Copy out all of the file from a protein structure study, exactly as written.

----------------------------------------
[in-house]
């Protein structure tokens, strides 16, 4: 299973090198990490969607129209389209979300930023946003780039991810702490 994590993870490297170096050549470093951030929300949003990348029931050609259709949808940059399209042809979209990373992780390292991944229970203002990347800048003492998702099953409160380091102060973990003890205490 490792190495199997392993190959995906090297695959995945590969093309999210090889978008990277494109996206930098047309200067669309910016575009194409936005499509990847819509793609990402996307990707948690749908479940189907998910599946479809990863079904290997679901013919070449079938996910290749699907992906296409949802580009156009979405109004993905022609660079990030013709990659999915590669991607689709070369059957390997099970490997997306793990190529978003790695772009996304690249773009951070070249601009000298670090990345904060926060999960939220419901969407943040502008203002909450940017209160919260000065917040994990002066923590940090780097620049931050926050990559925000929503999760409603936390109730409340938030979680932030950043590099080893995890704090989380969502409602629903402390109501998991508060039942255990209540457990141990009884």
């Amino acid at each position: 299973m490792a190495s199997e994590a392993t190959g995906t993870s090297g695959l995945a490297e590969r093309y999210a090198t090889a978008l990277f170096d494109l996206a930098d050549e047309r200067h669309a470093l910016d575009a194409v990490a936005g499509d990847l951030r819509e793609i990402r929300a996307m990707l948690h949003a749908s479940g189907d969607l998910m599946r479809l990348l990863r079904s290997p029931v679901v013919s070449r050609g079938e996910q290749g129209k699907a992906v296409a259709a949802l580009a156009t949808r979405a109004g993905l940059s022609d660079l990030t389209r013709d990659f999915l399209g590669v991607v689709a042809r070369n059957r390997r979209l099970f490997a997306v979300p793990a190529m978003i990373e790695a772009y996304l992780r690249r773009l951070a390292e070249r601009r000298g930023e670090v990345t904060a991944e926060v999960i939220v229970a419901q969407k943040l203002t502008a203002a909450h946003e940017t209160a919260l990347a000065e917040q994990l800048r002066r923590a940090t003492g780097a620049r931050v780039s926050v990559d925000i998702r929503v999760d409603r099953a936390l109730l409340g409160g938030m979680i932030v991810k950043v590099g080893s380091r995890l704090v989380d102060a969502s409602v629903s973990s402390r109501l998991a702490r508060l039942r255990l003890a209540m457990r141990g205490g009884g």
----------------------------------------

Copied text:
[in-house]
């Protein structure tokens, strides 16, 4: 299973090198990490969607129209389209979300930023946003780039991810702490 994590993870490297170096050549470093951030929300949003990348029931050609259709949808940059399209042809979209990373992780390292991944229970203002990347800048003492998702099953409160380091102060973990003890205490 490792190495199997392993190959995906090297695959995945590969093309999210090889978008990277494109996206930098047309200067669309910016575009194409936005499509990847819509793609990402996307990707948690749908479940189907998910599946479809990863079904290997679901013919070449079938996910290749699907992906296409949802580009156009979405109004993905022609660079990030013709990659999915590669991607689709070369059957390997099970490997997306793990190529978003790695772009996304690249773009951070070249601009000298670090990345904060926060999960939220419901969407943040502008203002909450940017209160919260000065917040994990002066923590940090780097620049931050926050990559925000929503999760409603936390109730409340938030979680932030950043590099080893995890704090989380969502409602629903402390109501998991508060039942255990209540457990141990009884």
């Amino acid at each position: 299973m490792a190495s199997e994590a392993t190959g995906t993870s090297g695959l995945a490297e590969r093309y999210a090198t090889a978008l990277f170096d494109l996206a930098d050549e047309r200067h669309a470093l910016d575009a194409v990490a936005g499509d990847l951030r819509e793609i990402r929300a996307m990707l948690h949003a749908s479940g189907d969607l998910m599946r479809l990348l990863r079904s290997p029931v679901v013919s070449r050609g079938e996910q290749g129209k699907a992906v296409a259709a949802l580009a156009t949808r979405a109004g993905l940059s022609d660079l990030t389209r013709d990659f999915l399209g590669v991607v689709a042809r070369n059957r390997r979209l099970f490997a997306v979300p793990a190529m978003i990373e790695a772009y996304l992780r690249r773009l951070a390292e070249r601009r000298g930023e670090v990345t904060a991944e926060v999960i939220v229970a419901q969407k943040l203002t502008a203002a909450h946003e940017t209160a919260l990347a000065e917040q994990l800048r002066r923590a940090t003492g780097a620049r931050v780039s926050v990559d925000i998702r929503v999760d409603r099953a936390l109730l409340g409160g938030m979680i932030v991810k950043v590099g080893s380091r995890l704090v989380d102060a969502s409602v629903s973990s402390r109501l998991a702490r508060l039942r255990l003890a209540m457990r141990g205490g009884g």